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Macmillan Childrens Publishing Group

Tom Clancy's Op-Center: Sting of the Wasp

Tom Clancy's Op-Center (Volume 18)

Created by Tom Clancy and Steve Pieczenik, Written by Jeff Rovin

St. Martin's Griffin

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CHAPTER ONE


Op-Center Headquarters, Fort Belvoir North, Springfield, Virginia

July 22, 9:26 a.m.

Every device owned by Chase Williams came active at once—personal cell, office cell, tablet, and all three landlines. He had been reviewing intelligence reports from Asia when the symphony of tones and beeps told him that something terrible had gone down. The only question the director of Op-Center—formally, the National Crisis Management Center—had was who he wanted to hear it from.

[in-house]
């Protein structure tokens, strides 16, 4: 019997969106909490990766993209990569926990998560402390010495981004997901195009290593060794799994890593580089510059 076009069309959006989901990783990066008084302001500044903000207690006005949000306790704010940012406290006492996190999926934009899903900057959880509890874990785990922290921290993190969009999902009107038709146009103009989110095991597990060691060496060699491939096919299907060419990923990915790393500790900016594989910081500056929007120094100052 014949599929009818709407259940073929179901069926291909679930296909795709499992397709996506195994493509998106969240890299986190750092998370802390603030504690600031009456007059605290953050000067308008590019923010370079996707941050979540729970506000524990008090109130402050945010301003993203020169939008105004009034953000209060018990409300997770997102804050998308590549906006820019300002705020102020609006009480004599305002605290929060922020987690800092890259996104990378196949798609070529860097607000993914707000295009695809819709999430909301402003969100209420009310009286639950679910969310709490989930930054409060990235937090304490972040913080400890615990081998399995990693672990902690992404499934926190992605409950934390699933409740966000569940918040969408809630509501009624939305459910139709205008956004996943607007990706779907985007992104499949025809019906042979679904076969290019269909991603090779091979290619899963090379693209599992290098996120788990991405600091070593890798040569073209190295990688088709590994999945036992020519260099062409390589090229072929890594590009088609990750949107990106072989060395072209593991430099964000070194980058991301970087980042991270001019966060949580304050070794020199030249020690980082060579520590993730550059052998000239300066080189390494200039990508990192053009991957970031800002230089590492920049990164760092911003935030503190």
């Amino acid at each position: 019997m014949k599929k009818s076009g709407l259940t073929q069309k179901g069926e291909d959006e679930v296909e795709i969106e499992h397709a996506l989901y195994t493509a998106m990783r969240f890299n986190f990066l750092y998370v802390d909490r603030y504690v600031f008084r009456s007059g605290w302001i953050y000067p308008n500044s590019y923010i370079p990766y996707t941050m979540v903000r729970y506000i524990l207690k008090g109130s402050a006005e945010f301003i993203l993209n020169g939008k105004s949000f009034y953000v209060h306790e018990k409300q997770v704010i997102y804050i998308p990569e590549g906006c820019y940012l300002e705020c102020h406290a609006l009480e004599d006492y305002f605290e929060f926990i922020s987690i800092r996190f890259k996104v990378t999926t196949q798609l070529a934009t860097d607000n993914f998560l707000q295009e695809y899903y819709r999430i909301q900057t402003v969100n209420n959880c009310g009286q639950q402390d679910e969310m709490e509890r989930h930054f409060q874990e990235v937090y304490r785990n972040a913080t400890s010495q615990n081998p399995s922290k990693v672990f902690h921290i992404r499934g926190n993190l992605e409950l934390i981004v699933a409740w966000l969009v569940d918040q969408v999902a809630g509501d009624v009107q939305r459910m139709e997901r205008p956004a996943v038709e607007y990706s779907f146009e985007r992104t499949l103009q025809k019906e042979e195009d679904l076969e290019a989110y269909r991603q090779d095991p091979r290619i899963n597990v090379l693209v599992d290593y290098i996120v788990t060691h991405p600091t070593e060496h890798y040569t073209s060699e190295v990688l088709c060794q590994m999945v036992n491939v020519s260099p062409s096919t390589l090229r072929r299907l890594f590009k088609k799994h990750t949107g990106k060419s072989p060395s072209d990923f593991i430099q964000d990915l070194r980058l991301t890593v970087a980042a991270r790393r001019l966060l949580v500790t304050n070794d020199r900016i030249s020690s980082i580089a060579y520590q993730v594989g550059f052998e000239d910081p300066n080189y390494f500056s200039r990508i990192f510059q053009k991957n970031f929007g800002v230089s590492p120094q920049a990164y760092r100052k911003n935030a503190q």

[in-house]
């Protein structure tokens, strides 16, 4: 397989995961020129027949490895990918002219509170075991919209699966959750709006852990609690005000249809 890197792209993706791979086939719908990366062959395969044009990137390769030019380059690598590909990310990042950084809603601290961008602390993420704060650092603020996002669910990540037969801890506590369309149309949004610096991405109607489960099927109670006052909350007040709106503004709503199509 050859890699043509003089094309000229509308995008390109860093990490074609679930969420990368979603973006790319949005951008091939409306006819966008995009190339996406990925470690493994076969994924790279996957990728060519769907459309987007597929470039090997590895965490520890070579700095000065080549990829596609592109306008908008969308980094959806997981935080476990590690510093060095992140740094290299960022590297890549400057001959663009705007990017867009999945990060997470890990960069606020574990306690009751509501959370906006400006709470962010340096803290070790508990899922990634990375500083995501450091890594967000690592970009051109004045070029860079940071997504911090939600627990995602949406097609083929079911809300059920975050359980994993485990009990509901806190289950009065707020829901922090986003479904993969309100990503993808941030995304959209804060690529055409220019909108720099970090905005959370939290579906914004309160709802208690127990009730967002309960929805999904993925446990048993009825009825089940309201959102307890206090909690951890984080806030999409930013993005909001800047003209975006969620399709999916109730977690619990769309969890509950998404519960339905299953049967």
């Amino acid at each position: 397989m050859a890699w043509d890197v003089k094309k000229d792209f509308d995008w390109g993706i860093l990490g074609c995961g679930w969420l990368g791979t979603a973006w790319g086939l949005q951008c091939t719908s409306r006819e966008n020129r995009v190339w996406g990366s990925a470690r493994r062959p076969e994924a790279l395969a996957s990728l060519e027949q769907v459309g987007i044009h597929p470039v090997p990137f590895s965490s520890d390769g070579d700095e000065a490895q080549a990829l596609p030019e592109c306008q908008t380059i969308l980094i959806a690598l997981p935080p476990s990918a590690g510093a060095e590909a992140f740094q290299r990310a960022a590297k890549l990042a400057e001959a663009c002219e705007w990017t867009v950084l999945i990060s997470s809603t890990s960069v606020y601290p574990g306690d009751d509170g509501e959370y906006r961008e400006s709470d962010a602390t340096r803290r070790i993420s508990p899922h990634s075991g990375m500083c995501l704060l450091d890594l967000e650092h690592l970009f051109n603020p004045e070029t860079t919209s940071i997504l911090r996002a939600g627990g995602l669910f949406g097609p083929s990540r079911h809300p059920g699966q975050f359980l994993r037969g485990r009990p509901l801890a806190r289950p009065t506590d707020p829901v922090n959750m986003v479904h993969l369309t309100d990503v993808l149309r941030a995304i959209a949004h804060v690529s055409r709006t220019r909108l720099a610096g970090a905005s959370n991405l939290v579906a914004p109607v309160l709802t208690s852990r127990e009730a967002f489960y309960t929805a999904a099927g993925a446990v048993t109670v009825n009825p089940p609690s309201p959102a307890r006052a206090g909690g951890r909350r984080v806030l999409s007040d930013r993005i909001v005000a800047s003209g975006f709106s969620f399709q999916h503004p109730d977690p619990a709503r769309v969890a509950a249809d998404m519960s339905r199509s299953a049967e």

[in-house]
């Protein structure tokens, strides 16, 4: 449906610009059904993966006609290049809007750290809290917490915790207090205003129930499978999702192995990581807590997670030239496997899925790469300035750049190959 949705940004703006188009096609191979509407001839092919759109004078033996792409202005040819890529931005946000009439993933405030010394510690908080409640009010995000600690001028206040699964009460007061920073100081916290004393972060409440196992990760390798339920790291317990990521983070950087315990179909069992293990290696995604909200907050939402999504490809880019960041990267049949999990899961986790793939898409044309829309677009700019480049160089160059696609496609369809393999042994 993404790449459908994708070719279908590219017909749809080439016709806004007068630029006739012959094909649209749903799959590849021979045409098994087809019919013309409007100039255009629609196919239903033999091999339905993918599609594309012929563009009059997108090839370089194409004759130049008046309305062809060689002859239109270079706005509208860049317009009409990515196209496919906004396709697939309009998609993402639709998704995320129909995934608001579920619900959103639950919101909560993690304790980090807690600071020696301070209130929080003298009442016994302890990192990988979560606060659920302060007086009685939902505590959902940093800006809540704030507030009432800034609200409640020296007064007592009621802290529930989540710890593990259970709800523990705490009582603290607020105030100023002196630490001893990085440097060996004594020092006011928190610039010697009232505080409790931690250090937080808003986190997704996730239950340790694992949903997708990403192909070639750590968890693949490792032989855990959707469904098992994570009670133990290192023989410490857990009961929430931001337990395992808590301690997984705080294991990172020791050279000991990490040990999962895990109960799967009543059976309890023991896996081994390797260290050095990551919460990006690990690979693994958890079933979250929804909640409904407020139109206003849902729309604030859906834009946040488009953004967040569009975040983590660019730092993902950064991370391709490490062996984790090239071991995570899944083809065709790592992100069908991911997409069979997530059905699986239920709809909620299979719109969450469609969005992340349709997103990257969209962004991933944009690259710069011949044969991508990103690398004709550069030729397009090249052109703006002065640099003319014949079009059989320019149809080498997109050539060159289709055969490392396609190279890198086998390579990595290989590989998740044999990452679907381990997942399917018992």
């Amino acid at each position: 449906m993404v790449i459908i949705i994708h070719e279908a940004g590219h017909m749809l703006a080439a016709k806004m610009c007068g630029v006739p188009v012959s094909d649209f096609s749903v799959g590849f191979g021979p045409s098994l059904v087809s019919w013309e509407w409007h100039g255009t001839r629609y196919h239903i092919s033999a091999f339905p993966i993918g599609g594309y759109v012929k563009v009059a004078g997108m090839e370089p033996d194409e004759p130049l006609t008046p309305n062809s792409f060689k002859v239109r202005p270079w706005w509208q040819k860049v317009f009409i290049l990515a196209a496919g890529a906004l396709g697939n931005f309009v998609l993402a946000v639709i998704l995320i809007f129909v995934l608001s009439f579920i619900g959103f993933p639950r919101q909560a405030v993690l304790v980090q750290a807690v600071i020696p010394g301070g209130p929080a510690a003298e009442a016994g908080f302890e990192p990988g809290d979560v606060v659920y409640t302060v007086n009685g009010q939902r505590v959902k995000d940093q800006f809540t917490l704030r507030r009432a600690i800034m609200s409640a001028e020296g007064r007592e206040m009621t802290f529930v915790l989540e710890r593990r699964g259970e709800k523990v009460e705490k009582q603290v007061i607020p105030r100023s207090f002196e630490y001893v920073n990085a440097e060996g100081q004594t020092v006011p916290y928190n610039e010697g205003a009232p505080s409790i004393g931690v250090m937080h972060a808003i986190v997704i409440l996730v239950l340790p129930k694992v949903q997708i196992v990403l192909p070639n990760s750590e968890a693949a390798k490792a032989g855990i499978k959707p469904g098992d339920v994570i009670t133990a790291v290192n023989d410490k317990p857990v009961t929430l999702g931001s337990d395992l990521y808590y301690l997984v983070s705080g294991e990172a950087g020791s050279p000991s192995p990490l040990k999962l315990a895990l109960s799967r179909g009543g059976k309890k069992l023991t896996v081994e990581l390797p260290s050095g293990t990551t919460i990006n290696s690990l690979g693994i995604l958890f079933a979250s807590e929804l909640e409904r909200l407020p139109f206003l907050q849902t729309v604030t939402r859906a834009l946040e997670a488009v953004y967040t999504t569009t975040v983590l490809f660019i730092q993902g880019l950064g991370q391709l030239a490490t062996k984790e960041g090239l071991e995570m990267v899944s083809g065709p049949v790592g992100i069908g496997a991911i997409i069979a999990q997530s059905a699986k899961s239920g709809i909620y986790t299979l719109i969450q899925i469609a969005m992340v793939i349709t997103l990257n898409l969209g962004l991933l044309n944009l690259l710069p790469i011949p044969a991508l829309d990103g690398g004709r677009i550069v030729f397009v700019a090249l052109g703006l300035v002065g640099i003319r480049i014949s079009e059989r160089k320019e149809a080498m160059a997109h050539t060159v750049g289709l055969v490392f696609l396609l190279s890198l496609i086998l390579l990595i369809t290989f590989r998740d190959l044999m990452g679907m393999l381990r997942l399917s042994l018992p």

Williams chose the secure landline on his desk. The caller ID was Matt Berry, deputy chief of staff to President Wyatt Midkiff. The team of intelligence advisors who worked or visited the White House regularly was known around town as the “party planners”; among those, Berry was a bit of an outlier, a mystery. He did not have the respect of the heavy hitters but the president trusted him. Berry was a close friend of Op-Center’s Brian Dawson and he had become the team’s unofficial inside man at the White House. If Williams had to get bad news, the former Navy four-star combatant commander wanted it immediately contextualized. But he simultaneously flipped his desktop to CNN to see what he had missed. The crawl and live images gave him a quick, sickening synopsis. Nor was Berry’s information as comprehensive as Williams had hoped.